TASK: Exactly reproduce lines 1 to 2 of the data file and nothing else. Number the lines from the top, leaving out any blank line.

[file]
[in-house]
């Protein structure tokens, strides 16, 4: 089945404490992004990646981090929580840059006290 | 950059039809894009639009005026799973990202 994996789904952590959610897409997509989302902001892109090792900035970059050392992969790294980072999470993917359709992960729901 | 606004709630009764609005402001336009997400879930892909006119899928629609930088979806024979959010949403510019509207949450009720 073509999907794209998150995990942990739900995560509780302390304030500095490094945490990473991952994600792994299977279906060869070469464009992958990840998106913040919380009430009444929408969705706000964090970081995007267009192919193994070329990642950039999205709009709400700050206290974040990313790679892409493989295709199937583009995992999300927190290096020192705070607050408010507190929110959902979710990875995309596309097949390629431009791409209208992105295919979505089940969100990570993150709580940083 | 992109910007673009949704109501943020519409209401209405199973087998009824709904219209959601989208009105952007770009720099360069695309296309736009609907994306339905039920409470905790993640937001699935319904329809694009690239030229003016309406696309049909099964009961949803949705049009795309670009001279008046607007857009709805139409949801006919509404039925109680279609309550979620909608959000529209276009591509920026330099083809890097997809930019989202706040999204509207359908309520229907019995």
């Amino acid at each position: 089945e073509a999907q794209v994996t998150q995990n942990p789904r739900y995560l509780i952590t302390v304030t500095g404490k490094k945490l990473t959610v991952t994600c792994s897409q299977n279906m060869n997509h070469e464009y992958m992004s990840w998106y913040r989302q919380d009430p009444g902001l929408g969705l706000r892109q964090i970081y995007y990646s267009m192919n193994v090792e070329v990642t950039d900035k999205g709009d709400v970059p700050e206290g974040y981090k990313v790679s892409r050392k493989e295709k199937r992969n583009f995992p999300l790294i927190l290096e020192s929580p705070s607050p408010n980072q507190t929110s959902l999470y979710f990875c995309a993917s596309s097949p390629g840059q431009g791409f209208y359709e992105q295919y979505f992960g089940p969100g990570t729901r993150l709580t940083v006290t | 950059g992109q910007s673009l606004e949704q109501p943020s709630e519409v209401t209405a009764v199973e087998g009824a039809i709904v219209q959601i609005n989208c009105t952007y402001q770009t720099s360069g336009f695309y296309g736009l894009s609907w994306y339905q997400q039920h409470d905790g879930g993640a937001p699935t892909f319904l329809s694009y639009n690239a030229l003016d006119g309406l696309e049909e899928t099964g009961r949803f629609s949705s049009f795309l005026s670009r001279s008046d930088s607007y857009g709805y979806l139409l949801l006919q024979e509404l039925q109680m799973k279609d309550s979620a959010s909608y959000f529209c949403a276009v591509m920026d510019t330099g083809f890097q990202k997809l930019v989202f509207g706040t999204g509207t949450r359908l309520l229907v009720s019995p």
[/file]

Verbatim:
[in-house]
């Protein structure tokens, strides 16, 4: 089945404490992004990646981090929580840059006290 | 950059039809894009639009005026799973990202 994996789904952590959610897409997509989302902001892109090792900035970059050392992969790294980072999470993917359709992960729901 | 606004709630009764609005402001336009997400879930892909006119899928629609930088979806024979959010949403510019509207949450009720 073509999907794209998150995990942990739900995560509780302390304030500095490094945490990473991952994600792994299977279906060869070469464009992958990840998106913040919380009430009444929408969705706000964090970081995007267009192919193994070329990642950039999205709009709400700050206290974040990313790679892409493989295709199937583009995992999300927190290096020192705070607050408010507190929110959902979710990875995309596309097949390629431009791409209208992105295919979505089940969100990570993150709580940083 | 992109910007673009949704109501943020519409209401209405199973087998009824709904219209959601989208009105952007770009720099360069695309296309736009609907994306339905039920409470905790993640937001699935319904329809694009690239030229003016309406696309049909099964009961949803949705049009795309670009001279008046607007857009709805139409949801006919509404039925109680279609309550979620909608959000529209276009591509920026330099083809890097997809930019989202706040999204509207359908309520229907019995």